GRAND FORKS – Because of her husband’s longtime interest and skill in growing all types of fruit, Dawn Pearson has become adept at using this abundance in baking pies.
For many years, the Grand Forks couple lived in Mylo (pop. 12), near Rolla, North Dakota, where they spent much of their careers. Pearson’s husband, Kent, an electrical engineer, grew various fruits, mostly apples, but also kiwi, apricots, grapes, pears and “a lot of berries, such as juneberries, red and black currants, chokecherries, raspberries, cherries and a type of berry grown in Siberia called ‘seaberries,’ ” she said.
“He’s a ‘back-to-Earth’ type.”
At their home in north-central North Dakota, “I did a fair amount of entertaining, and pie seemed like the perfect ‘company’ dessert.”
Pearson, who grew up in Grafton, North Dakota, taught Spanish at Rolla High School for nearly 30 years. After retiring, she and her husband moved to Grand Forks four years ago.
Pearson is eager to put her baking skills to the test. She is one of 15 bakers who will be competing in the second-annual Home of Economy-Grand Forks Herald Pie Bake-Off. She is sponsored by the Blue Moose, of East Grand Forks.
The first round of competition begins Aug. 28.
Last year’s winner was Caitlin Olson, of East Grand Forks, with Jill Hanson, of Newfolden, Minnesota, finishing second.
In the tournament-style bake-off, four judges will score the pies in categories – including crust, filing and presentation – to find the best bakers in the region. Most of the judges have professional culinary experience. The winner will choose between a $1,400 pie safe from Home of Economy or a $500 Home of Economy gift card, as well as $500 cash from the Herald, on behalf of the winner’s business sponsor.
For Pearson, this event represents a second chance to try her hand at competitive baking. She thought about entering the contest last year, she said, but “I kind of chickened out.”
But it would seem that her experience more than qualifies her for competition.
While living in Mylo, “the first pie of the summer was rhubarb – the custard type, like my grandma made,” Pearson said. “Our juneberries were ready next, followed by raspberries and then gooseberries for my husband’s July birthday pie.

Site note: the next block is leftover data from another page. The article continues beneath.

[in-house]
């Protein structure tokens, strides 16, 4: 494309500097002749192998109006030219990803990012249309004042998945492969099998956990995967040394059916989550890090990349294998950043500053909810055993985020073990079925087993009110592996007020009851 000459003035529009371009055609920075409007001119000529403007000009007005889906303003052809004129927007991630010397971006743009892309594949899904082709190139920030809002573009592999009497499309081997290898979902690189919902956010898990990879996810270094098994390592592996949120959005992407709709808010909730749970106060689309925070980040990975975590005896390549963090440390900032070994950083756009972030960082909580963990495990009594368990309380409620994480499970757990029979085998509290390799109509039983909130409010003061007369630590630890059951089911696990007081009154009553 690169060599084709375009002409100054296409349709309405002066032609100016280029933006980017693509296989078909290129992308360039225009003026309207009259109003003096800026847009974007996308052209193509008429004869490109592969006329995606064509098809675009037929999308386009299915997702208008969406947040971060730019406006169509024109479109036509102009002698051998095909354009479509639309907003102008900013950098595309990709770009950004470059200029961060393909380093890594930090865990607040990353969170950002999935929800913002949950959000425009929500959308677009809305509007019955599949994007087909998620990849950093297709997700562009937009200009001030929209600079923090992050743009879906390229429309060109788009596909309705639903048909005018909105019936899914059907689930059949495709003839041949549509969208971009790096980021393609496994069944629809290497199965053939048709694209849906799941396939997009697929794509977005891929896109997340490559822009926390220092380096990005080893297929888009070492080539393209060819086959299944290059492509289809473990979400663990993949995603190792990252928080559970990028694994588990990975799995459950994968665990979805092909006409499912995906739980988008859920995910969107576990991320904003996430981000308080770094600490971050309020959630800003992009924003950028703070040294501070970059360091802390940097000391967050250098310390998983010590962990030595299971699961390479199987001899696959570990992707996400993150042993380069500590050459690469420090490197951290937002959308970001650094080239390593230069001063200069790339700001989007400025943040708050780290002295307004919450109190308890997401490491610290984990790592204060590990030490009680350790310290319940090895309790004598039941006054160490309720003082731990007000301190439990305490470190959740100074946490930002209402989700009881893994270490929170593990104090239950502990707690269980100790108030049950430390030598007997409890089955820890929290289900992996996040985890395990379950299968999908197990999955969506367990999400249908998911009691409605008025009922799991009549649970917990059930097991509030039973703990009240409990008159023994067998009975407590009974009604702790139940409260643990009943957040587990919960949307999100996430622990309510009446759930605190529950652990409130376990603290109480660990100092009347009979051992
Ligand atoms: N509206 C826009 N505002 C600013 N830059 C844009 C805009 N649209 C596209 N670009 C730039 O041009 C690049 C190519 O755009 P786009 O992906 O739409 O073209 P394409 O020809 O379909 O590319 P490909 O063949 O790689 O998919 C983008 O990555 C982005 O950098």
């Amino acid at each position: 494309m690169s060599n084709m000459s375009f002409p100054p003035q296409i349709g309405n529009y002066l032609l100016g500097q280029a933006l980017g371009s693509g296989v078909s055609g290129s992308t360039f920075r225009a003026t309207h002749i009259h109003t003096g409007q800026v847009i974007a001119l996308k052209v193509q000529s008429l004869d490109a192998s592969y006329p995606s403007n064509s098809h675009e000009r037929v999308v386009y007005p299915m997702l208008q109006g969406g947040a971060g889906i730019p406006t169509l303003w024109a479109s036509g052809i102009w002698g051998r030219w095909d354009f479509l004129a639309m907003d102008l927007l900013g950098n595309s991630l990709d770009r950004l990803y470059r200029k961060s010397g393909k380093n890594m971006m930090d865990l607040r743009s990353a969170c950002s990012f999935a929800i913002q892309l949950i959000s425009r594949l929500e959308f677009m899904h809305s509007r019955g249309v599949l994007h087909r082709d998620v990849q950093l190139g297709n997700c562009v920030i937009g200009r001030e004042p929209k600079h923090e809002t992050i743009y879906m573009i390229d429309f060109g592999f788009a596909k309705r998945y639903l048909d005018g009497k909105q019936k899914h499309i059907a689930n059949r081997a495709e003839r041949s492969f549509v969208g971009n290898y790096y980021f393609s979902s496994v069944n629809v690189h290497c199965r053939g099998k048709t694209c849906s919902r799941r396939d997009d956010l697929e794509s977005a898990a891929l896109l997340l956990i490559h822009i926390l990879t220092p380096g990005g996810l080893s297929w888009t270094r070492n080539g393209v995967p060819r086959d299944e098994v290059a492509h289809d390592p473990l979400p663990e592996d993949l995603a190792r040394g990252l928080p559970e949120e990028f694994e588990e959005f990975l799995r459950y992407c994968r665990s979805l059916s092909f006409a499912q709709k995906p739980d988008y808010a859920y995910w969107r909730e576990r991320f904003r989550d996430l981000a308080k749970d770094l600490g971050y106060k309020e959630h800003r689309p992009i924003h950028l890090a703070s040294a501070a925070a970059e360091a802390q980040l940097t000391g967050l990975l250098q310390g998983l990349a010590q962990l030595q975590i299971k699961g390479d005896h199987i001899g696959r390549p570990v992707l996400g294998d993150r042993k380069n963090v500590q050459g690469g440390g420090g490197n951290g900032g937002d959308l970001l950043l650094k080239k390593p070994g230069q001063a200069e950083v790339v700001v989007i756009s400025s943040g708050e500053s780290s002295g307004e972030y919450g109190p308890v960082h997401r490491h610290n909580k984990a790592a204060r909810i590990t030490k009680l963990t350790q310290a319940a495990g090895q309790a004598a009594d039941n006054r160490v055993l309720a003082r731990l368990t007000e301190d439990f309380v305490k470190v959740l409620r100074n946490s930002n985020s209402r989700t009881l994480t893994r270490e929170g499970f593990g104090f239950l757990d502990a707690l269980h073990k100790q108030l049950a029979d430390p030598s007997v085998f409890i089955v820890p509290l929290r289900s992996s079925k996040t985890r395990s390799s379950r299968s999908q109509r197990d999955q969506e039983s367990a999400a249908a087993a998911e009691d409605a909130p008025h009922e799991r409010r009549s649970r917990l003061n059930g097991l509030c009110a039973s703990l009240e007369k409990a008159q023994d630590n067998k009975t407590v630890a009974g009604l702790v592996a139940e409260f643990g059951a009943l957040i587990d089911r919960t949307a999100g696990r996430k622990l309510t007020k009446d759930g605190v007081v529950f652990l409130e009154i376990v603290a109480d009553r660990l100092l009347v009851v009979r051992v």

“If the summer’s weather was right and we had put the netting on, I could make a cherry pie and freeze some cherries for winter. Some of the apple varieties were ripening by then – and what pie-maker doesn’t rely on an apple pie?
“Fall would find me making pumpkin and squash pies,” she said. “The juneberries and apple slices were safely in the freezer for winter pies.”
Looking back even further, Pearson recalled starting to bake pies in her freshman year at Grafton High School. It was probably experience in a home economics class that first sparked her interest, “although we did have a mishap with our lemon meringue pie,” she remembered. “The pie was cooling by a window, but no one noticed the coal pile nearby. Coal dust wasn’t the garnish we were looking for.”
Pearson doesn’t remember her mother making pies, she said. So to increase her knowledge of baking, “I relied on cookbooks, like the Betty Crocker Cookbook. And I like to look at videos.”
“I like to make apple pie, mostly.”
Along with a host of other pies, she also makes juneberry pie by modifying a blueberry pie recipe, she said. “I also bake bread regularly and, once in a while, a pan of brownies.”
About two years ago, after moving to Grand Forks, her husband started “another mini-orchard with apple and plum trees and grape vines,” she said. “I hope to have home-grown fruit again for pies.”
The only pie she doesn’t prefer to make is lemon meringue, because “I don’t like meringue,” she said. “If I do make it, I put whipped cream on it.”